If your spouse or parent dies without including you in their will, you may rightly wonder if you have any inheritance rights. In Connecticut, the answer is yes for a surviving spouse but usually no for a child.
Surviving spouses have what is known as the right of election. This means that he or she can take an “elective share” equal to one third of the value of all property that would pass by will after the estate’s debts are paid. To put it more simply, a spouse can take whatever is provided to him or her by the will or, instead, can choose to take the elective share.
Notably, elective shares in Connecticut do not allow the surviving spouse to take a share of property that passes outside the will. Spouses can only take a share of the probate estate. So, if your spouse had a retirement account or life insurance policy that did not name you as the beneficiary, you would not be entitled to a share of that money because such assets pass independently of the probate estate.
Children are treated differently under Connecticut probate law. They are not automatically entitled to receive something from their parent’s estate. There is no legal obligation for a parent to include a child in their will, nor do children have a right of election. Unlike in some states, a child can be disinherited simply by their name being omitted from the will. The will does not need to say that the child is intentionally being left out.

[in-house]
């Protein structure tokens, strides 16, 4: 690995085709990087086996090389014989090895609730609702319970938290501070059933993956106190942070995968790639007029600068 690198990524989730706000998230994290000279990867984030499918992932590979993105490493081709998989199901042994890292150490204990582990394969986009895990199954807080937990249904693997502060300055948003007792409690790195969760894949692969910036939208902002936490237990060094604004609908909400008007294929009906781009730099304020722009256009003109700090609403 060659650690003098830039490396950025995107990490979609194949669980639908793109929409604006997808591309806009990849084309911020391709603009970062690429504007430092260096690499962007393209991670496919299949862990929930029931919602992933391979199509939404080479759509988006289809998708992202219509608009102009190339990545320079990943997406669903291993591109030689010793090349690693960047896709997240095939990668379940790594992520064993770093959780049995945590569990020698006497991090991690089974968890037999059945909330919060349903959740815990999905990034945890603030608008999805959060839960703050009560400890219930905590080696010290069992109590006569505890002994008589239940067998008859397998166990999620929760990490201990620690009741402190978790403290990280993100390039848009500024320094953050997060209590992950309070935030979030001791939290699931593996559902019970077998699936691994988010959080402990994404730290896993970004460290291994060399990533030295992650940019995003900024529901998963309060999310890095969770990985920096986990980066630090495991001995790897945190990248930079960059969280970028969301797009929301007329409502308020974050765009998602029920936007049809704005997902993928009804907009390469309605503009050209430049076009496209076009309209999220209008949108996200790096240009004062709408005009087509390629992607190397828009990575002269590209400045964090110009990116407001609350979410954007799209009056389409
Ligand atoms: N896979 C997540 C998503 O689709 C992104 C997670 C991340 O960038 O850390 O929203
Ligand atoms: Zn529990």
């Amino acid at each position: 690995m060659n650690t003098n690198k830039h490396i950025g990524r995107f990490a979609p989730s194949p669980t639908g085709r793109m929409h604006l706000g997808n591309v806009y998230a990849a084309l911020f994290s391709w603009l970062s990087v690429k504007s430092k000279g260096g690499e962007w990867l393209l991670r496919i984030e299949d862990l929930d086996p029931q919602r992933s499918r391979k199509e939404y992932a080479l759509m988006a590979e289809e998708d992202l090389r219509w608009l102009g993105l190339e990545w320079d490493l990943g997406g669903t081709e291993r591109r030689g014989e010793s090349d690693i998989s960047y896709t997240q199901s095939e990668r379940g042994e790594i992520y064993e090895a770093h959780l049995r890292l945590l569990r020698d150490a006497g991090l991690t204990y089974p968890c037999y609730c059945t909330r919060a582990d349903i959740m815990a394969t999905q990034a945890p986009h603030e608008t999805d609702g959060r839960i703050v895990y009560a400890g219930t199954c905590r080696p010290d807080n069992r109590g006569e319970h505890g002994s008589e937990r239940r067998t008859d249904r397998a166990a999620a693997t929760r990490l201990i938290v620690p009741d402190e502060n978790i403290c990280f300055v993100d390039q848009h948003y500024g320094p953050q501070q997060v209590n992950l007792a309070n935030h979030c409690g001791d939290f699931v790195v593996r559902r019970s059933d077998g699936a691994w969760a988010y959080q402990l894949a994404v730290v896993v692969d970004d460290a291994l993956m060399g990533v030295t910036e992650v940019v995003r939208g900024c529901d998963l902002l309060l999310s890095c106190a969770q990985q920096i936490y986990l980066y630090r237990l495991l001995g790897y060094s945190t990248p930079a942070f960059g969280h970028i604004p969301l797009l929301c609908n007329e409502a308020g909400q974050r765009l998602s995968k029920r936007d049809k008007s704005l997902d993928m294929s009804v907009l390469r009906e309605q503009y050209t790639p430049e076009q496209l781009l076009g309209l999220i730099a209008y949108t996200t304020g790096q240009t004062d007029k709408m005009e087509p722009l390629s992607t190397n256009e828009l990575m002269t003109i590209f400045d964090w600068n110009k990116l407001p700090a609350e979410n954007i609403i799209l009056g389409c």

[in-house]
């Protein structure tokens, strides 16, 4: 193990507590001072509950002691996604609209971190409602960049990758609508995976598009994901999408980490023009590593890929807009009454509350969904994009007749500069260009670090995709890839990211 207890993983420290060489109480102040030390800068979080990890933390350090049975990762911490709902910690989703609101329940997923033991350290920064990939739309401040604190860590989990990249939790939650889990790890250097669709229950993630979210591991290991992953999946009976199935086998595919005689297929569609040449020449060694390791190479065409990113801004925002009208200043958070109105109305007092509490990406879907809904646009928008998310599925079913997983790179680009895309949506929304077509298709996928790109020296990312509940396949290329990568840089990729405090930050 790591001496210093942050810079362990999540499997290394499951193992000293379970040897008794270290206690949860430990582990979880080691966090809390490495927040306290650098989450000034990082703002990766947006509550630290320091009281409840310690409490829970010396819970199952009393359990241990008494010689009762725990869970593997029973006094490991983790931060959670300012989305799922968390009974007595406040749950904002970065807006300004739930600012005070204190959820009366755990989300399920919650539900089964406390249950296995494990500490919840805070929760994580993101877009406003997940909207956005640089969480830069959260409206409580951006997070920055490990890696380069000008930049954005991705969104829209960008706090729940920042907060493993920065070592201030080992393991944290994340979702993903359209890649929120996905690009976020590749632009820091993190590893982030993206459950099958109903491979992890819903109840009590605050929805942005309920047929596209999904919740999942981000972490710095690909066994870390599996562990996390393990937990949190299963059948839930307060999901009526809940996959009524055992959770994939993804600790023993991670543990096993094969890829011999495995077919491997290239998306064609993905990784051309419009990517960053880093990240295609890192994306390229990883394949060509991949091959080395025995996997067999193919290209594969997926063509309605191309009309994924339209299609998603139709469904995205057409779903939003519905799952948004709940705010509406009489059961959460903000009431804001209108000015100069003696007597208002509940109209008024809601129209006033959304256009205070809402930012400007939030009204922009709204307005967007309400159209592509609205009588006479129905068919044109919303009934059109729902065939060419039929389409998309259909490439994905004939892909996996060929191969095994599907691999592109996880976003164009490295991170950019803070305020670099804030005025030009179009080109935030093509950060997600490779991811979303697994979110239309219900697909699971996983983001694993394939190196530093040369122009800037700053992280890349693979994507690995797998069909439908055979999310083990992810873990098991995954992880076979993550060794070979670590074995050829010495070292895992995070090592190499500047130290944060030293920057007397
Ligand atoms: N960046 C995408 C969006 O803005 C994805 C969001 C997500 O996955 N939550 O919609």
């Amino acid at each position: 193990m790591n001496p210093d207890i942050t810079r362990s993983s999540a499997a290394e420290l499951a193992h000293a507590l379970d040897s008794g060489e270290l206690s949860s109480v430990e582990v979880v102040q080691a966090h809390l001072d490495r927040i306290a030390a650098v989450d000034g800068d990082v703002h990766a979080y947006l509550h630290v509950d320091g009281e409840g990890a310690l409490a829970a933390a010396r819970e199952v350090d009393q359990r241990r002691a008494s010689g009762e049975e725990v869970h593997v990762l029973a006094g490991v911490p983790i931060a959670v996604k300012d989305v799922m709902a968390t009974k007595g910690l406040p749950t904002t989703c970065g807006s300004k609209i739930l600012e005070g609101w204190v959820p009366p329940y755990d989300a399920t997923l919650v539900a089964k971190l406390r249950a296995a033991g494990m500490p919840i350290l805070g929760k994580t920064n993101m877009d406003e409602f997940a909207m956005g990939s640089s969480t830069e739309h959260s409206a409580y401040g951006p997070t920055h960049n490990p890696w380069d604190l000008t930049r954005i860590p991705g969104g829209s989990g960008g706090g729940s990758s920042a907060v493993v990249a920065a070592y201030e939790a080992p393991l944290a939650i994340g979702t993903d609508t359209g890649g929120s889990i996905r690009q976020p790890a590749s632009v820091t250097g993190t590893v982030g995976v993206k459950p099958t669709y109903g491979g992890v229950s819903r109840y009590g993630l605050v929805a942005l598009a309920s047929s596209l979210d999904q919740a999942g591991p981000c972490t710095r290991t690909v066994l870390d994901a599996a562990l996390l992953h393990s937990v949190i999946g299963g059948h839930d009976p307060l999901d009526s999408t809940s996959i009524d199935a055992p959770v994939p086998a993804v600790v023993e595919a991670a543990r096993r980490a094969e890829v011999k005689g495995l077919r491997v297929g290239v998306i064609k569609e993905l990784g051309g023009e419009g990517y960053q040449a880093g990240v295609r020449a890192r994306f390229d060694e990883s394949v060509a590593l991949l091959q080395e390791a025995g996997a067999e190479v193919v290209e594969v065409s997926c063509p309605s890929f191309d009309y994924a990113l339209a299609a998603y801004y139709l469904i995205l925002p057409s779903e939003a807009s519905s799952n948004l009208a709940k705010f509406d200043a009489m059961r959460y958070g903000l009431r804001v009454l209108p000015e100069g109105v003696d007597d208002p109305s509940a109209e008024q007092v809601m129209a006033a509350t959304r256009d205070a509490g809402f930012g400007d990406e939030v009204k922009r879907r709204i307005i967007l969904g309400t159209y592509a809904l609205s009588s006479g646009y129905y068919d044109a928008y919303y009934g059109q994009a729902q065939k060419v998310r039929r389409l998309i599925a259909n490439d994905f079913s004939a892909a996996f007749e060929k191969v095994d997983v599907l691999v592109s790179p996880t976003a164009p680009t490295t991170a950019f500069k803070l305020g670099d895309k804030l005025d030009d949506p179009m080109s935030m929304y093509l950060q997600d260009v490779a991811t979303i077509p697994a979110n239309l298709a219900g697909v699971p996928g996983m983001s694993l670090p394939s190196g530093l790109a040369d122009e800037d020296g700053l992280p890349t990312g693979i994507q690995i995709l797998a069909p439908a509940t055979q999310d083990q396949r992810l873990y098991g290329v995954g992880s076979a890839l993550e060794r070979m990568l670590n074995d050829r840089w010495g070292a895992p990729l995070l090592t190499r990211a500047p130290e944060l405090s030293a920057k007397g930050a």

If you wish to challenge your disinheritance by a parent, you must contest the will. Grounds for contesting the will include the following:
Undue influence or duress — This means your parent signed the will while being pressured or influenced by someone else, such as a sibling who told your parent lies about you or a caretaker convincing your parent not to leave you anything.
Diminished mental capacity — This means your parent was not of sound mind when signing the will. For example, they may have been heavily medicated or suffering from Alzheimer’s disease.
Lack of authority — Parents can disinherit you only from the portion of the estate that they own. But parents sometimes disinherit a child from their and their deceased spouse’s shares of the estate. This might be accidental or intentional, but either way you can challenge it.
At Gesmonde, Pietrosimone & Sgrignari, L.L.C. in Hamden and East Haven, Connecticut, we help surviving spouses exercise their elective share rights and we assist in bringing will contests when there are grounds to do so. To speak to one of our probate and estate lawyers about your situation, call 203-745-0942 or contact us online for a consultation.
Gesmonde, Pietrosimone & Sgrignari, L.L.C. is located in Hamden, CT and serves clients in and around North Haven, Hamden, Waterbury, Bethany, Milford, Wallingford, Prospect, Woodbridge, Northford, Madison, Beacon Falls, Branford, Cheshire, North Branford, East Haven, Naugatuck, Meriden, Ansonia and New Haven County.
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